For most published authors, the first book they share with the world is not the first book they have written. More likely it’s their second, third or maybe even the seventh.
The point is, most writers have a book in the drawer.
Personally, that book is the first novel I ever completed, a contemporary women’s fiction titled AFTER THE BREAK. Typing “The End” on that book was a game changing moment for me. It was the moment I proved to myself that I could actually write a novel, even if it took me ten years to do it.
That’s not a typo. It took me a decade from when I started the book to when I finished it. And that is one of the main reasons AFTER THE BREAK, at least in its current form, is destined to live in a drawer.
When I started writing this book, I wasn’t a very good writer. I wasn’t terrible but I definitely needed to work on my craft. The first six chapters of AFTER THE BREAK were written as part of a Fiction Writing Course I took when my oldest daughter was just a year old. I signed up for the course on a whim, and was just as excited about getting out of the house one night a week as I was about working on a book.
I was dedicated to the writing process for the duration of the course but when it ended, and I no longer had an instructor and fellow students holding me accountable, I stopped writing and the book went into a (you guessed it) drawer.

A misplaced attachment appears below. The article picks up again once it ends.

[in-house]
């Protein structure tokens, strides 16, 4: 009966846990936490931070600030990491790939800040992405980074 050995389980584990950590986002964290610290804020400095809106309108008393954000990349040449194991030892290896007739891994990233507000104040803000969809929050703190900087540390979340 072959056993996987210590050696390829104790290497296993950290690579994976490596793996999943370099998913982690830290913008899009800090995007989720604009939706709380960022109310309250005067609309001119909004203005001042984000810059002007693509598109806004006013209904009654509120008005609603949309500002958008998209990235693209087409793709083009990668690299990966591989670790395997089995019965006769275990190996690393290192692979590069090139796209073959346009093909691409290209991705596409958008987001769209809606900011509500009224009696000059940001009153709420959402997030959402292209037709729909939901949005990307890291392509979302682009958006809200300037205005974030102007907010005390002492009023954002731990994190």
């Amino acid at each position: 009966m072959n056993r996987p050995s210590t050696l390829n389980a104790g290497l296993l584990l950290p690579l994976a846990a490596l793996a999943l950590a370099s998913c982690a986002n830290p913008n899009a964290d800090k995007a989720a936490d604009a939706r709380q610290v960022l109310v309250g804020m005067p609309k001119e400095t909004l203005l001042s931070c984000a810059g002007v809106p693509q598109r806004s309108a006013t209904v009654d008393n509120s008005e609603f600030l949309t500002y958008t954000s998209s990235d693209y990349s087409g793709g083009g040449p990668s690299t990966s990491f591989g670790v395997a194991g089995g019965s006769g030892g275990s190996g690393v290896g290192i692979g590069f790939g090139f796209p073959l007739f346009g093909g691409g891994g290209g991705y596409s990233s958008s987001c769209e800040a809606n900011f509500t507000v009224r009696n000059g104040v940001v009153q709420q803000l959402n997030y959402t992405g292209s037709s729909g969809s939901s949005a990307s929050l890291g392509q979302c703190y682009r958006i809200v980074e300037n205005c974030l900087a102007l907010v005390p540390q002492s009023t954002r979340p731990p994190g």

Where it languished until the daughter that had only been a year old when I started writing it turned nine and decided to write her own book. It was a hallelujah moment for me. Her interest in writing gave me permission to do it too. It was something we could do together.
AFTER THE BREAK came out of the drawer and I worked hard to get it finished. I workshopped it with others. Tore it apart with my CP. Pitched it to agents at my first writers conference and got two requests! I was certain this was the book that would launch my literary career. Convinced one of the agents that read it would sign me immediately and sell it. Maybe even at auction.
Yeah. That didn’t happen.
Not with that book. But finishing AFER THE BREAK showed me that if I had the ability to write 90,000 words that connected even just one person once, I could do it again. So I started over with a new idea that was yelling at me to be written. I started writing CAN’T TAKE IT BACK and that became the book I was destined to debut with.
What am I trying to tell you? Well, it’s as simple as this. Not every book you write will get published. Not every germ of an idea will turn into a great story as you work through it. Even if you write the book of your heart, not everyone will see the potential like you do.
And that’s okay.
Publishing is about the long game. You don’t just have one book in you so don’t be afraid to put something aside that isn’t working and start something new.
Never feel sad (or bad or mad) about the book in the drawer. Think of it as a story that needed to be written to get you to where you are now. And remember, it will always be there for you, whenever you need a reminder of what you are truly capable of.